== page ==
How MEMS Mirrors can make LiDAR Economical

09-09-2020 |   |  By Robin Mitchell

LiDAR is a technology that creates a depth map using light ranging, but the technology is expensive and bulky. How can MEMS mirrors help to bring the cost of LiDAR down, what is LiDAR, and how can LiDAR help IoT solutions?

What is LiDAR?

LiDAR stands for Light Detection And Ranging and operates in a very similar way to RADAR. A light source, often a laser, fires a beam of light, and the time between the beam being fired, bouncing back, and being detected by a sensor is carefully measured. From here, the distance between the light source and a distant object can be calculated. However, not all LiDAR systems utilise simple timing mechanisms, for applications that require accuracy in short distances, phase shifting is used whereby the difference in phase between the outgoing light and the incoming light can be used to infer distance. 

What challenges does LiDAR currently face?

LiDAR is a technology that has many practical applications, including self-driving cars, fully autonomous drones, and 3D space mapping. However, LiDAR has several issues that hinder its ability to be used widely, and this also makes it expensive. The first issue comes from the need for a mechanical mirror to deflect the laser beam, and this uses a motor that spins the mirror around. Such a motor not only consumes large amounts of power, but it also makes the system incredibly bulky. Such mirrors are also often expensive, and the net result is a large, heavy system that can only be realistically integrated into large applications. While LiDAR can be made cheap by omitting a rotating mirror, the result is the incredibly narrow field of view, but many LiDAR applications require a wide field of view.

What are MEMS mirrors?

MEMS stands for Micro-Electro-Mechanical Systems and can be thought of as tiny machines powered by electricity. These can include cogs, gears, wheels, and cantilevers which are used to produce most sensors, including gyroscopes, accelerometers, and vibration sensors. MEMS mirrors are miniature mirrors that are adhered to a small mechanism which deflect upon passing an electrical current through them and can be used to point the mirror at different angles. 

How have researchers used MEMS mirrors to help LiDAR?

Recognising that MEMS mirrors can be used for laser deflection, a team of researchers from the University of Florida have created a prototype LiDAR system that not only has a wide field of view, but consumes very low amounts of power, and can be easily mounted in small applications. The LiDAR system takes advantage of MEMS mirrors to act as the scanning element of the LiDAR system, and the result is that a 9V battery can power the LiDAR device. The LiDAR prototype also integrates a passive IR sensor (generally used for security systems), to detect the presence of individuals, and if none are detected, then the system powers down. This makes the prototype ideal for residential and commercial applications that may use smart environmental control systems (including heating, and air-conditioning systems). Keeping the design simple, the prototype utilises off-the-shelf parts to process distance data from the laser, but this is one of the bulkier and power-consuming components of LiDAR systems. The team plans to develop their own LiDAR system to not only reduce the size further but also reduce the power.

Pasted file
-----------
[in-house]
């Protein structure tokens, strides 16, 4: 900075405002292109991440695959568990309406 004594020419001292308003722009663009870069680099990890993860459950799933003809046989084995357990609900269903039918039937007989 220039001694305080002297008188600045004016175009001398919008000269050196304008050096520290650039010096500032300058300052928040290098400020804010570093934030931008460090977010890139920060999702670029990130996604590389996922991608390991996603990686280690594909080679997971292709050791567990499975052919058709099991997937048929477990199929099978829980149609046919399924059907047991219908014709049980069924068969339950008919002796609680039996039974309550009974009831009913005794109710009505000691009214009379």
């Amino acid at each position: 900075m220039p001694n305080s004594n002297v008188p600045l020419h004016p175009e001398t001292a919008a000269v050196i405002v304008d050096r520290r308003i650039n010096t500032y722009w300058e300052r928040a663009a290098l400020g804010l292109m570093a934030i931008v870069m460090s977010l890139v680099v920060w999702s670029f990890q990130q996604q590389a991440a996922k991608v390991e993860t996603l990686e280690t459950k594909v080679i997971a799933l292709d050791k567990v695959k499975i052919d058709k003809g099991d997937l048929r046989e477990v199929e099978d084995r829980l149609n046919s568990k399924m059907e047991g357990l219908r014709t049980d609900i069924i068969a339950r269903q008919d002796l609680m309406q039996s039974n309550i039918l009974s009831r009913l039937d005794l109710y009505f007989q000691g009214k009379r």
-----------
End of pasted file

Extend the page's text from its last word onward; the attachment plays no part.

What is the future for LiDAR systems?

Making LiDAR smaller and cheaper will help to integrate it into many applications, including IoT sensors, autonomous vehicles, and control systems which can map the immediate environment around them. Such capabilities allow for object tracking, object recognition, and object avoidance which can be difficult tasks to achieve with a single camera. LiDAR has advantages over camera systems as it provides distance measurements meaning that a single sensor can tell the difference between an object in the foreground or background without the need for AI. While cameras can recognise objects based on their appearance (colour, shape, and size), LiDAR can, in theory, be used with object outlines, but this would only work when objects are stood out on their own. The resolution of the LiDAR system is great enough to produce smooth outlines of objects. Overall, LiDAR is a fast technology that will be highly beneficial in autonomous vehicles that need instant distance measurements without the need for AI algorithms to try and recognise objects in flat 2D images. 

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By Robin Mitchell

Robin Mitchell is an electronic engineer who has been involved in electronics since the age of 13. After completing a BEng at the University of Warwick, Robin moved into the field of online content creation developing articles, news pieces, and projects aimed at professionals and makers alike. Currently, Robin runs a small electronics business, MitchElectronics, which produces educational kits and resources.

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